Trump’s Budget Targets a Reduction in Federal Retirement BenefitsJune 14, 2017 / by Sonny Dothard
The 2018 fiscal budget proposed by the Trump Administration, titled “The New Foundation for American Greatness,” is seeking a major reduction in federal retirement benefits. The proposed changes could decrease an employee’s take-home pay with higher annuity contributions. The plan also calls to eradicate cost-of-living adjustments (COLA) for current and future Federal Employee Retirement System (FERS) retirees.
While many federal employee union groups have vowed to fight to the proposed changes, Public Sector Retirement Specialists are still concerned by the possible elimination of COLA and increasing employee contributions. The combination of these two proposals has the potential to greatly impact when employees are financially ready to retire.
Charging More and Providing Less in Return
If approved, over the next 10 years the reduction in federal retirement benefits would save the government approximately $3.6 trillion. Changes to federal benefit plans alone could save more than $4.1 billion in 2018 and an estimated $149 billion by the year 2028. The Trump plan would, however, result in federal employees being required to contribute far more of their income towards their federal retirement benefits while reducing the benefit that the employee receives during retirement.
The budget proposes an increase in employee contributions to FERS by 1 percentage each year until they match the government’s contribution. On average, this increase would take six years to accomplish and result in an overall out-of-paycheck increase of approximately 6 percent. Federal employees hired after 2013 would realize the smallest increase as they are already required to contribute more than those hired prior to 2013. Additionally, this increase would only apply under FERS as Civil Service Retirement System (CSRS) employees are already seen as contributing a share equal to the government match. It’s important to note, however, that most Financial Planners will recommend a retirement savings rate of at least 10 percent in order to prevent an income shortfall during retirement.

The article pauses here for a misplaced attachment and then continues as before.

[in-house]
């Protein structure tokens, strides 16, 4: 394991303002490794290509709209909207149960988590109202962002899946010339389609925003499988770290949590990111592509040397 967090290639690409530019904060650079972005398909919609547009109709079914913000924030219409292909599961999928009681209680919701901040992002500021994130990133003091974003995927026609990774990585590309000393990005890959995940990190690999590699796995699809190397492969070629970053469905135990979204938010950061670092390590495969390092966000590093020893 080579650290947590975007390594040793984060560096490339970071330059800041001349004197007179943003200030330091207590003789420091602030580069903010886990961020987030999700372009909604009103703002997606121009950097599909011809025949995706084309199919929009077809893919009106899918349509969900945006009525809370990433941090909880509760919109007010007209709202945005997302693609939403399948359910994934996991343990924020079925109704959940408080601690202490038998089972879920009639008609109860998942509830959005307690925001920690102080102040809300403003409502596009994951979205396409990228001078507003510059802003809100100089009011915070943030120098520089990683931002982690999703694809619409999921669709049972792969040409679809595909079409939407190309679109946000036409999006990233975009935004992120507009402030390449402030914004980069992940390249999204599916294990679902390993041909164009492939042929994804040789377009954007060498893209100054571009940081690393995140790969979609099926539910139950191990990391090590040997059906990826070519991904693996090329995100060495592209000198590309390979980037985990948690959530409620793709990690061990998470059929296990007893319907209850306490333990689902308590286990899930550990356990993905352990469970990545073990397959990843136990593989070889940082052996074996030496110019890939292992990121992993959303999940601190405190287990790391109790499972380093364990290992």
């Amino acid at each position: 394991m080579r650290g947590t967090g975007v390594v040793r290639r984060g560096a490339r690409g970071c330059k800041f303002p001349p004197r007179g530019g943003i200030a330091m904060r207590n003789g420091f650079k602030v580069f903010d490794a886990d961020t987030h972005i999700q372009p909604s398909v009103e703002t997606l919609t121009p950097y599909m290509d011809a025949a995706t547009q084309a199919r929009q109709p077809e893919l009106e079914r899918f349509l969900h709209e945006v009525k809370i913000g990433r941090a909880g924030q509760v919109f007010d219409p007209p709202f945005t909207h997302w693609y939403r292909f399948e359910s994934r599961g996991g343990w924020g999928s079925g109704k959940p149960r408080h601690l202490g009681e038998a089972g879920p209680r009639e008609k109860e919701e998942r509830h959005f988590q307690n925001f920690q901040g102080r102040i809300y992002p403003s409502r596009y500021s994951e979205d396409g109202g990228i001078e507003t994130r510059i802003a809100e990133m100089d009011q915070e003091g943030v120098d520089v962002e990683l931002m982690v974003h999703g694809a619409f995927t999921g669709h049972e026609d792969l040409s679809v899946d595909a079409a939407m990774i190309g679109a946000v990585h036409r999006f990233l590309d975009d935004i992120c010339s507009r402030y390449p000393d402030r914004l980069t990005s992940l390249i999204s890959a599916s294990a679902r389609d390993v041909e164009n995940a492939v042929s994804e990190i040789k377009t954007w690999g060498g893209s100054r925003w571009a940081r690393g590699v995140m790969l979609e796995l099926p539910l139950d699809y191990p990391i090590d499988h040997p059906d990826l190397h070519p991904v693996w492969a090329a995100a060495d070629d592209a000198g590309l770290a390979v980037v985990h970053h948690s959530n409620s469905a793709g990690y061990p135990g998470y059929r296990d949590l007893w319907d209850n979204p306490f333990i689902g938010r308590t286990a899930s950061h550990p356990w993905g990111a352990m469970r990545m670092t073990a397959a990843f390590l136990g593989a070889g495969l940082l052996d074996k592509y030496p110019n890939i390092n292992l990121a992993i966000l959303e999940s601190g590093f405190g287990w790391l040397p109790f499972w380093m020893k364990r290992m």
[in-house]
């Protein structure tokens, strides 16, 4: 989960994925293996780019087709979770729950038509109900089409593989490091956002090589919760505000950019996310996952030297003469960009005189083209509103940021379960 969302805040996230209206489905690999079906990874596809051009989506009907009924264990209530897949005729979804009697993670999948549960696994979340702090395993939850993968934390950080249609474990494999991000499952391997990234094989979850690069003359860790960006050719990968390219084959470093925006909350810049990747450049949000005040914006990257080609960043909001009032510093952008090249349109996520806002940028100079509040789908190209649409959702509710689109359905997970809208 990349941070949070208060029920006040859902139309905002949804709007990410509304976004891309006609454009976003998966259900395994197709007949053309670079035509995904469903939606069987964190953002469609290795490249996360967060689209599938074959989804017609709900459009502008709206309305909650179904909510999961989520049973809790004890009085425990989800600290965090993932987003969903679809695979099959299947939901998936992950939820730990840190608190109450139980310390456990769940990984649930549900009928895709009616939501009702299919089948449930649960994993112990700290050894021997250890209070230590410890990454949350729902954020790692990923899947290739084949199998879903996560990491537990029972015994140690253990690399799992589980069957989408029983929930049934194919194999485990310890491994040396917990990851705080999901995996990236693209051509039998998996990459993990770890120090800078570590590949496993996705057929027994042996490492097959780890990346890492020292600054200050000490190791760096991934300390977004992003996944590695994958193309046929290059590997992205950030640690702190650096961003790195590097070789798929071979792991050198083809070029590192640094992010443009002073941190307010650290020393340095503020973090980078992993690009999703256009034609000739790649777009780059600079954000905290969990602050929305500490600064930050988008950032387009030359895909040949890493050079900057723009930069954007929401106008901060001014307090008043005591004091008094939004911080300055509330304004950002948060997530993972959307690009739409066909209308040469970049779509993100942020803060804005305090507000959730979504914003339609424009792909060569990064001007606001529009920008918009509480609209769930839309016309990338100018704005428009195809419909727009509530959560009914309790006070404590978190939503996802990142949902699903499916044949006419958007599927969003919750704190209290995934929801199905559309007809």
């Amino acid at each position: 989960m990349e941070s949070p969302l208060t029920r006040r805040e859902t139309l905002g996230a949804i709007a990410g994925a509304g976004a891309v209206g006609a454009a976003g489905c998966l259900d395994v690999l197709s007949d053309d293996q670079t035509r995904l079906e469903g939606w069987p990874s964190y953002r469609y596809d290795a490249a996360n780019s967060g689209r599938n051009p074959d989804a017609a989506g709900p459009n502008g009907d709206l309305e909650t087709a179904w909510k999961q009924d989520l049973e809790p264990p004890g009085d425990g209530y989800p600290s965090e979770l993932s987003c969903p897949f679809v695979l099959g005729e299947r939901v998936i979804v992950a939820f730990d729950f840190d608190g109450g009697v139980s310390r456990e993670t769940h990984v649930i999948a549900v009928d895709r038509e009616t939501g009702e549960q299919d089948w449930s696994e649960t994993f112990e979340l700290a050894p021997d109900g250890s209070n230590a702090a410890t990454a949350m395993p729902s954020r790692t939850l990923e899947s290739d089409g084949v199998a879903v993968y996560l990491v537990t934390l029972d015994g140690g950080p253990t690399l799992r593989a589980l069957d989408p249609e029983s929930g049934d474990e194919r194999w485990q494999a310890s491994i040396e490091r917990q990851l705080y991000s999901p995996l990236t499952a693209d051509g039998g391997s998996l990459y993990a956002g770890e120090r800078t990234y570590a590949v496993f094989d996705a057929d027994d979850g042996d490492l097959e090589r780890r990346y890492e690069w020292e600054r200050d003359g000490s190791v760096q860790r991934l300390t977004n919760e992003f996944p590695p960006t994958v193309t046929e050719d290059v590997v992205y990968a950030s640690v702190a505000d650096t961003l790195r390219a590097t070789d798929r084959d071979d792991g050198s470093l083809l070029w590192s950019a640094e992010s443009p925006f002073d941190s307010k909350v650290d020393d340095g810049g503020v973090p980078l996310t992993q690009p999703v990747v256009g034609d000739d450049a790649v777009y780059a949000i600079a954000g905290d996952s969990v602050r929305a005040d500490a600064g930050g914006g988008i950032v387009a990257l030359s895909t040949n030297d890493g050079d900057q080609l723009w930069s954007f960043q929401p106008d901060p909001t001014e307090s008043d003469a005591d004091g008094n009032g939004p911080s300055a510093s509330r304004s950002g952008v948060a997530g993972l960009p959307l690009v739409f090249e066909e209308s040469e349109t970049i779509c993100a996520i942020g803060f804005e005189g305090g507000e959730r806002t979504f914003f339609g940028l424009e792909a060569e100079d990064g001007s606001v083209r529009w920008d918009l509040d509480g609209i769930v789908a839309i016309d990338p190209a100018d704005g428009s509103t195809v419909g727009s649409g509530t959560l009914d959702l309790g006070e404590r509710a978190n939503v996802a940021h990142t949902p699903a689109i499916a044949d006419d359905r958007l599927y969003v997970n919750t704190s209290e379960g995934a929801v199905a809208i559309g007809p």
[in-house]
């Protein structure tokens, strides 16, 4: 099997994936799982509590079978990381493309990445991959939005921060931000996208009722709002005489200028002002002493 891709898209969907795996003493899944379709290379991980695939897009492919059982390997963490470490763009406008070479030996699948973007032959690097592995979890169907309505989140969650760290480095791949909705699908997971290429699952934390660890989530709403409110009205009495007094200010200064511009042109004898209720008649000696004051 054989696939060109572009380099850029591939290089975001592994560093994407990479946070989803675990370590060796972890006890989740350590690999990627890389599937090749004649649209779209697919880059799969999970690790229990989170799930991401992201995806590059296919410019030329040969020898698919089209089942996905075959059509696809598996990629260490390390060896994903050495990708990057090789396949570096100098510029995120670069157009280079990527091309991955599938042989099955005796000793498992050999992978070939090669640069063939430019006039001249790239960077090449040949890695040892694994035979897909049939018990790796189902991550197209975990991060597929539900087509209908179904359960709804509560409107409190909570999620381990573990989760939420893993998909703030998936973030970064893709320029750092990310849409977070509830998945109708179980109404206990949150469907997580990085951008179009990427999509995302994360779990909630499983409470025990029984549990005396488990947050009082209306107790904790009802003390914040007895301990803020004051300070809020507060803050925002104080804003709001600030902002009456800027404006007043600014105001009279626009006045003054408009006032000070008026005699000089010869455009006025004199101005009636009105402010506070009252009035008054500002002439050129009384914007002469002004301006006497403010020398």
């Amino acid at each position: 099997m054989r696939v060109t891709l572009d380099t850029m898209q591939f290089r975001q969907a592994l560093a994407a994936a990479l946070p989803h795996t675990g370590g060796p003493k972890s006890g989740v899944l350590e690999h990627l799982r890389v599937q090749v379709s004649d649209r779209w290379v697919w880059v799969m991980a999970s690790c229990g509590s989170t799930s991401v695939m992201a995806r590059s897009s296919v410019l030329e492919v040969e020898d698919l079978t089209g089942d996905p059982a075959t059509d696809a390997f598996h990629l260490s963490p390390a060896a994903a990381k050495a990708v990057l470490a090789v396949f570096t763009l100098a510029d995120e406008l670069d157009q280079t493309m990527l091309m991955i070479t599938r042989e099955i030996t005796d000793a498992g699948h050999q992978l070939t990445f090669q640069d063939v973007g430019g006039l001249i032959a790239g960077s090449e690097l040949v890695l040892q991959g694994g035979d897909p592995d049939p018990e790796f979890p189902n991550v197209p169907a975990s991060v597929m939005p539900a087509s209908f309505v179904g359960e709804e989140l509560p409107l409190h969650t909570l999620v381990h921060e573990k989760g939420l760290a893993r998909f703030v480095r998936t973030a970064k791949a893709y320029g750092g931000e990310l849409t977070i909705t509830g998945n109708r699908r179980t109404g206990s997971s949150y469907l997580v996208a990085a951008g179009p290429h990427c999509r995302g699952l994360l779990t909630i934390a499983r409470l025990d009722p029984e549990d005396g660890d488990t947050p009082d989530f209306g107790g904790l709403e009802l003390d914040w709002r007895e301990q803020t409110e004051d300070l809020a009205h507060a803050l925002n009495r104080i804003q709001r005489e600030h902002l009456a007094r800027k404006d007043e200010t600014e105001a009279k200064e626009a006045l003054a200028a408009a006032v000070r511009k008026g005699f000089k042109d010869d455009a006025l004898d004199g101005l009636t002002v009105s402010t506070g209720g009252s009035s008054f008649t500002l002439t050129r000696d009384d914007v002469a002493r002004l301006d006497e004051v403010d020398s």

Another key change would completely dissolve the inflation-protection that both current and future FERS retirees receive. Starting at age 62 FERS retirees now receive a cost-of-living adjustment (COLA) if the Consumer Price Index (CPI) is 2 percent. If the CPI is between 2 and 3 percent, a 2 percent COLA is applied. Should the CPI climb above 3 percent, they receive the CPI increase minus 1 percent. A reduction of 0.5 percentage points off the COLA for CSRS retirees is also indicated. The proposed plan will alter how many federal and civil service employees envision spending their retirement years and result in difficult budgeting decisions as the purchasing power of their federal annuity decreases.
The Good News
For nearly 2 million civilian federal employees there is a reason to applaud the proposed budget. The plan includes a 1.9 percent pay raise in 2018 for civil servants. Although this figure is slightly less than the 2.1 percent raise that employees received this year, it’s still more than the 1.6 percent increase Obama had proposed. The proposed budget also includes the introduction of a six-week paid parental leave program that would be extended to both new mothers and fathers, as well as adoptive parents. As many are aware, the President’s daughter, Ivanka Trump, has been a vocal advocate for paid parental leave and likely heavily influenced the proposed child care plan.
An Uphill Battle
The proposed reductions to FERS benefits have been met with fierce opposition from Democrats and union leaders alike. Some have dismissed the cuts as nothing more than punishment for those who have contributed to their country through federal service. Even those that supported President Trump for office now believe that he has broken his campaign promise to protect the retirement benefits of government employees.
The Trump administration has defended the proposed reductions in FERS benefits as being in line with the president’s goal to rein in federal government spending and to bring federal retirement benefits more in line with the private sector.
It’s Just a Proposal
While the White House has requested the changes take effect as of the fiscal year 2018, which begins October 1st, it’s important to remember that the president’s budget proposal is just that, a proposal. The budget is still in congressional appropriations committee review, and ultimately Congress controls what bills it sends for the president’s signature. If nothing else, the proposed budget should be viewed as a statement of the Trump administration’s priorities. Furthermore, similar federal retirement benefit cuts have been proposed by past administrations, most have died or been drastically altered by Congress. The potential for a reduction in federal retirement benefits should, however, urge federal employees to begin saving more than the 5 percent Thrift Savings Plan (TSP) agency match and likely plan on working until age 62 or later.